Did the Bills know about the allegations against Matt Araiza when drafting him?


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Technically, Bills gambler Matt Araiza won the job only recently. Practically, he secured the position as the team dedicated the first pick in round six (180th overall) to securing his rights.

Given the recent filing of a civil complaint against Araiza and two others for alleged gang rape of a 17-year-old girl, the question arises as to whether the Bills were aware of the charge at the time they drafted Araiza.

The Bills did not explicitly disclose whether they were aware of the claim before putting Araiza’s name on a draft card. Their statement regarding the lawsuit avoids the broader question of when they first learned of the situation by focusing solely on their knowledge of the lawsuit. The allegation itself emerged well before the lawsuit was filed; the criminal investigation certainly began before Araiza was summoned.

“We were recently made aware of a civil complaint involving Matt from October 2021,” the Bills said in a statement released Thursday night. “Due to the seriousness of the complaint, we have thoroughly investigated this matter. As this is an ongoing civil matter, we will have no other comments at this time.”

They were recently notified of the civil complaint as it was only recently filed. The claim that they “have thoroughly investigated this matter” is not tied to any specific time frame. It may refer to a time period before the case was filed. Or maybe before Araiza was summoned.

Tim Graham of TheAthletic.com reports that the Bills were notified of the allegations last month. Which means they weren’t aware of the situation when drafting him, but they found out before Matt Haack, the other punter competitor, was fired.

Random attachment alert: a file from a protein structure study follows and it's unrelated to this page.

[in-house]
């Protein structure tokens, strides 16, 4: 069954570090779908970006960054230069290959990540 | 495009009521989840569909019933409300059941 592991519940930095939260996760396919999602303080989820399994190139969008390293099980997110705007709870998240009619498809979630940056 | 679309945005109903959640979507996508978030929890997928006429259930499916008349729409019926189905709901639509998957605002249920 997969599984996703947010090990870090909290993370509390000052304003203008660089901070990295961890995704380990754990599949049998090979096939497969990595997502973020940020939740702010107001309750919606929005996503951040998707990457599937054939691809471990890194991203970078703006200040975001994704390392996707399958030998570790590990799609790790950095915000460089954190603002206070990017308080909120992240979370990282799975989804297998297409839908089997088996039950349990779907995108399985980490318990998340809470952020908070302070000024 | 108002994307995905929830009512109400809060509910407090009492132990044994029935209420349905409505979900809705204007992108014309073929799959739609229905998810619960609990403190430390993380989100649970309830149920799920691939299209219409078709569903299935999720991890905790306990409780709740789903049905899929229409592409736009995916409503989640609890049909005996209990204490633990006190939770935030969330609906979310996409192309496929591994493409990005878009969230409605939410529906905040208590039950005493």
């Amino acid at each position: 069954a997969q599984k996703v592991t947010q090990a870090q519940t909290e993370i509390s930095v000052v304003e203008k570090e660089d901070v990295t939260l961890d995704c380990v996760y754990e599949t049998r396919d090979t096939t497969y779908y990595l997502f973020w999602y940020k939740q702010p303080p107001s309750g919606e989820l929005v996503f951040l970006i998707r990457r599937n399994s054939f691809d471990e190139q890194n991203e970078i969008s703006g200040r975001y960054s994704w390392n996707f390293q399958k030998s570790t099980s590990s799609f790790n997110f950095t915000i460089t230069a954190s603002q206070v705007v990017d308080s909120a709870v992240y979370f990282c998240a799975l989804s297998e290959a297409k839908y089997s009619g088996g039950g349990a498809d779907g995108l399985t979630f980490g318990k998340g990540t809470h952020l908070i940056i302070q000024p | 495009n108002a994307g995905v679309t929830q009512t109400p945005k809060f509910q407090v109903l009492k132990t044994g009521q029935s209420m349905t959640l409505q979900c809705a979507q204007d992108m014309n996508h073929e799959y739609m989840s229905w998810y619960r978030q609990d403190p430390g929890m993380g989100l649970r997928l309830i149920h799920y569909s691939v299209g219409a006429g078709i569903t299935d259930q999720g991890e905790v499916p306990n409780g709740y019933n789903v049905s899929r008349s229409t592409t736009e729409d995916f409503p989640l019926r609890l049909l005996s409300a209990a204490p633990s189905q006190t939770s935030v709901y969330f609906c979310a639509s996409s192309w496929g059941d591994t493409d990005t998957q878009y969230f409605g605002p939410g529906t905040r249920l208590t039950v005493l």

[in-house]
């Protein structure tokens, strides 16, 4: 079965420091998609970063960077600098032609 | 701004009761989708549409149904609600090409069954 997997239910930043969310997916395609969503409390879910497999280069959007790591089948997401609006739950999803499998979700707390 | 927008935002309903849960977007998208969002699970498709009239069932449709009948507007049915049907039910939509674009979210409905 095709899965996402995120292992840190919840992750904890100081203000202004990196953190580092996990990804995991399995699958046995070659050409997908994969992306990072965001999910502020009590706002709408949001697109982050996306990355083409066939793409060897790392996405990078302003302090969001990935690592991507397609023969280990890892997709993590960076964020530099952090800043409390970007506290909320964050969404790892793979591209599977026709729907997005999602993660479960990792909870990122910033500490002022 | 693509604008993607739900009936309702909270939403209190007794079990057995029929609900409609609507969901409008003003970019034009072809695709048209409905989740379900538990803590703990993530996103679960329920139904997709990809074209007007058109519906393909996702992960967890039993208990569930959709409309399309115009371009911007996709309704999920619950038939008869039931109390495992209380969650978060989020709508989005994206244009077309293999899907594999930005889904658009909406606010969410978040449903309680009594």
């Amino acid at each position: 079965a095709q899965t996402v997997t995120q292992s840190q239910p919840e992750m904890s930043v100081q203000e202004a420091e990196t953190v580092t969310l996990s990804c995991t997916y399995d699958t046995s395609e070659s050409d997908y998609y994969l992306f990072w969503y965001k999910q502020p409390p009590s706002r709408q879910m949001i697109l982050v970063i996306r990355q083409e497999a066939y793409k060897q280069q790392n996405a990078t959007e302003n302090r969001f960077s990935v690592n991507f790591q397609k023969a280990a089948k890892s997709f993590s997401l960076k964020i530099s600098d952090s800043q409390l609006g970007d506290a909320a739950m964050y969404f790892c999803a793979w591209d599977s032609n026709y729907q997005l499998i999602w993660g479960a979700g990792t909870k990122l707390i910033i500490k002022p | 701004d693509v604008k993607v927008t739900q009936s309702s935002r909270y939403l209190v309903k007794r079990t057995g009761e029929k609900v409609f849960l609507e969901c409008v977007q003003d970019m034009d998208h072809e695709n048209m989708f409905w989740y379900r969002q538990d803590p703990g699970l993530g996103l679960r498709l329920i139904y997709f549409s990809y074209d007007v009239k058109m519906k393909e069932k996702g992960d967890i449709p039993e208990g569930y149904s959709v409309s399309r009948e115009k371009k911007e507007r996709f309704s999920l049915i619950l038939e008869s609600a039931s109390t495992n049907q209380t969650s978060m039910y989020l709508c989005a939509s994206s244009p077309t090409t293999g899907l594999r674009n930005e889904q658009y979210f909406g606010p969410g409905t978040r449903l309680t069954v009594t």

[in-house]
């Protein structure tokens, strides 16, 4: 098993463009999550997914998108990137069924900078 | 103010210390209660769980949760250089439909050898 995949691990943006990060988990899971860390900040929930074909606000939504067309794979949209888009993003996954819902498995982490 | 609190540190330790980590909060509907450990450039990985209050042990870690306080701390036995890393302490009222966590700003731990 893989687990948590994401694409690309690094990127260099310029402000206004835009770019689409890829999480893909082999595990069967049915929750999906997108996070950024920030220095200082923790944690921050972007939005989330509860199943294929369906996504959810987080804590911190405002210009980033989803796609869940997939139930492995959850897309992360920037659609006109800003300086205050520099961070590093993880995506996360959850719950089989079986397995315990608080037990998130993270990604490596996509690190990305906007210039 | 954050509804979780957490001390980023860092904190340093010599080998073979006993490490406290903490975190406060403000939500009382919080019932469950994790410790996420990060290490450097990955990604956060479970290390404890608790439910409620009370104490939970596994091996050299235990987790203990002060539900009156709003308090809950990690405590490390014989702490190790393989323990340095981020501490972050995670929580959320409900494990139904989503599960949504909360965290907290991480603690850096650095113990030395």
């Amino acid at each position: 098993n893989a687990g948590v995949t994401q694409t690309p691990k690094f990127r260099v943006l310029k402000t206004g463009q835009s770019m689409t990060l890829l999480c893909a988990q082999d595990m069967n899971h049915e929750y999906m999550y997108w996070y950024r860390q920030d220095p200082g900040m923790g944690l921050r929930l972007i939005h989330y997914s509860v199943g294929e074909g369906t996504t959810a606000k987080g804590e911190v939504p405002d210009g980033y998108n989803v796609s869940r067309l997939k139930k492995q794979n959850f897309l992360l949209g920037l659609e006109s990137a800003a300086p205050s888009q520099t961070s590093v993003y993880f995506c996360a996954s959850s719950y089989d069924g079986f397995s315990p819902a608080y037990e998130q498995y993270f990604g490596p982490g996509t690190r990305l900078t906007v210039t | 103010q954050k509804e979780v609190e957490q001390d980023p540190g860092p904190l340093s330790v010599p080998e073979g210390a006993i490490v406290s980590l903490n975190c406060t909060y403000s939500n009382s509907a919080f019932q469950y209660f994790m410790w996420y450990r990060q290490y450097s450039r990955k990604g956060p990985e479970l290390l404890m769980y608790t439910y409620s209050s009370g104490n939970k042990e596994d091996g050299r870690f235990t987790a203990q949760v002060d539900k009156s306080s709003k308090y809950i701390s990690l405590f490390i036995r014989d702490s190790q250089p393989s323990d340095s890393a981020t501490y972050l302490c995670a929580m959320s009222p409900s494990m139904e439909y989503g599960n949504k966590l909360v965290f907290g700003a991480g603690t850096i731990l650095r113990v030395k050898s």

Why didn’t the Bills publicly say they didn’t know, instead of leaking that information unofficially? Perhaps the truth is that they knew. Or, at the very least, that they should have known.

Araiza’s attorney, Kerry Armstrong, initially said in a recent TV interview that “you better believethat Araiza notified the NFL of the situation before the draft. But then Armstrong withdrew when asked specifically if the bills knew before drafting Araiza.

“When we say ‘all the information,’ I don’t know what information the Bills had at the time, when they actually selected him in the design,” Armstrong said. “I do know that I’ve been briefing them on some things recently, so I think they have at least a decent understanding of what the allegations are.”

At this point, the remaining questions become easy. First, what did the bills know before they drew up Araiza? Two, if they had known then what they know, would they have summoned him? Three, given what they know now, what will they do?

While Araiza is entitled to the various constitutional protections in the criminal process, the bills can go ahead if they wish. While it could cause a complaint that would force them to potentially pay his salary, that’s still better than hiring someone charged with a heinous crime and possibly guilty.

That’s why the Bills should do a full investigation and, if based on their investigation, they think the allegations are credible and more likely than not true, they should cut him.

The league should want them to cut it, if the Bills (or the league) think the allegations are credible and more than likely false. Had this happened after Araiza was called up, he would likely be on his way to paid leave as the criminal trial continues – rather than 13 days from his official debut on NBC in the first regular season game of the year. Since it took him six months to enter the NFL, the only way to keep him off the field is to remove him from the team.

The Bills shouldn’t take that lightly. But the league and the Bills certainly have the means to judge whether they think it’s more likely than not that he did it. If they do, there’s only one thing left.

The Valley Voice
The Valley Voicehttp://thevalleyvoice.org
Christopher Brito is a social media producer and trending writer for The Valley Voice, with a focus on sports and stories related to race and culture.


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